We’ve all heard that we should get a haircut regularly if we want our hair to grow strong and healthy, but how do we know when the time is right? In theory, a six-week visit to the hairdresser is fine, but there may be some exceptions to the rule depending on your hair texture and your haircut.
In order to know exactly how long you should wait before getting a haircut, we decided to get to the bottom of things. As intense as this conversation can be, we spoke to five experts to get all the tips and ways possible on how long a style can last if infrequent cuts affect the health of your hair and if there’s a one-size-fits-all rule for everyone to follow. Read on to learn how often you should be getting your hair cut.
General Golden Rule
When it comes to how often you should cut your hair in general, there is no one answer. But depending on your hair and what your end goal is, there might be a sweet spot. “Two key factors when asking [se é] time for a cut are as basic as this one: 1) Can’t get the styles you want anymore? And 2) are the ends of your hair visibly damaged?” Norton said. About a month after your last haircut, start asking yourself these questions. If you answer yes to either one, go to the salon.
Experts say between three and seven weeks for shorter cuts and bobs. According to celebrity hairstylist Richard Collins, if you have a specific style, like an Anna Wintour bob with bangs, then you probably need a haircut every three weeks to keep the look sharp and polished. “This is based on the fact that your hair usually grows about half an inch a month,” he adds.
Norton agrees that more frequent trims are a must to maintain the style and shape of a shorter one. But if you’re more relaxed about your look, then you might be able to stretch that out to four to seven weeks.
medium length hair
Professionals say getting a cut about three or four times a year should be enough. “If you generally have healthy hair that’s not damaged and you’re keeping it mid-length to long-length, you need to cut it less,” says Collins. “I only recommend three to four times a year just to clean the edges and touch up layers.”
Even for long, healthy styles, Abriol says you need to base your decision on how good you want your hair to look. “When you like to have your hair longer than your shoulders, layered or not, and it’s been more than three months, your shape has completely grown, and you’re ready for a new one.”
And it is important to remember that long hair is very old. Like anything that ages, the older your hair gets, the more fragile it is. Long hair is typically more susceptible to breakage, split ends, and looking thinner, especially if it has been chemically treated. Experts recommend visiting the salon every eight weeks.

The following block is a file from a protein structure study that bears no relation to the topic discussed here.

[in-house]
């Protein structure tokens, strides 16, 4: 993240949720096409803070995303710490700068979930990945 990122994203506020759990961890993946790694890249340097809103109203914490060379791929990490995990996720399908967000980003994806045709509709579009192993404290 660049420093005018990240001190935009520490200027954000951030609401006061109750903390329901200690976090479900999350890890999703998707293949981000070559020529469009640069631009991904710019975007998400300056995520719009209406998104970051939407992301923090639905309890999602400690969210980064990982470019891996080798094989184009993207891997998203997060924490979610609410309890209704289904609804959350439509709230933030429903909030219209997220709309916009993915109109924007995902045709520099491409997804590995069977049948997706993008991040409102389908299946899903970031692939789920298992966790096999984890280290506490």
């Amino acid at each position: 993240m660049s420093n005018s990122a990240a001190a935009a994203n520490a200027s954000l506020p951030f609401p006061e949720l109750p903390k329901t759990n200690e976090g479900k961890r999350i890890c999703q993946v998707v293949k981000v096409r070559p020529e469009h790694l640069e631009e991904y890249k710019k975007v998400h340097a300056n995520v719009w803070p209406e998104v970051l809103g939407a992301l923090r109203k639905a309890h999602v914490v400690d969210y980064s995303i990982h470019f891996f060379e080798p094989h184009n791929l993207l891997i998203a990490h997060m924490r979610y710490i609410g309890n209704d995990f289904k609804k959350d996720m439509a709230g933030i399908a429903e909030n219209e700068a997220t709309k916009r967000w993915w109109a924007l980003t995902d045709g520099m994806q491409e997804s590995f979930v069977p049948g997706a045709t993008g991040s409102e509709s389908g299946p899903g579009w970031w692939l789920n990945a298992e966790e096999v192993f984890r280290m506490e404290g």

Apply argan oil to the ends of your hair to help treat and camouflage split ends between the trims.
Argan oil is a vegetable oil extracted from the kernels of the fruit pit of the argan tree (also known as Argania spinosa) that grows in Morocco. The ingredient is rich in antioxidants and fatty acids. It also provides anti-inflammatory and moisturizing benefits.
Hairdressers specializing in natural texture recommend a maximum of 12 weeks between cuts. “Ideally,” explains François, “I would recommend six to 12 weeks for anyone with wavy or curly hair, while coils, tight curls and eccentric patterns could wait up to two months for a cut. If your hair is colored or heat-damaged, I would advise checking if the hair needs to be cut every time you are colored to avoid over-processing the ends.”
“Textured hair tends to be quite dry naturally and craves moisture,” adds François. As such, he recommends 12 weeks between cuts, but stresses the importance of time between washes: “The best number of days will vary from person to person, but every two or three days might be fine for wavy hair; every three to seven days good for curly hair; and every seven days or possibly more for coil and eccentric hair.
“If your hair is more prone to split ends or you have a lot of chemical treatments done, trimming every eight weeks will help keep your hair healthy,” adds Creighton Bowman, a Los Angeles-based hairdresser with a vast clientele that includes Winona Ryder, Kate Beckinsale and Laura Dern. Collins agrees, suggesting a cut every eight weeks if your hair is chemically damaged, especially fine, or frayed at the ends. More frequent haircuts can help prevent over-drying and breakage.
Do frequent trimmings boost hair growth?
Yes and no. Cutting your hair can help it grow longer and faster, but not in the way you think. Trimming the ends doesn’t affect the root (which is where it grows from), but it does prevent your hair from experiencing breakage and split ends that make it look like it’s slowly growing.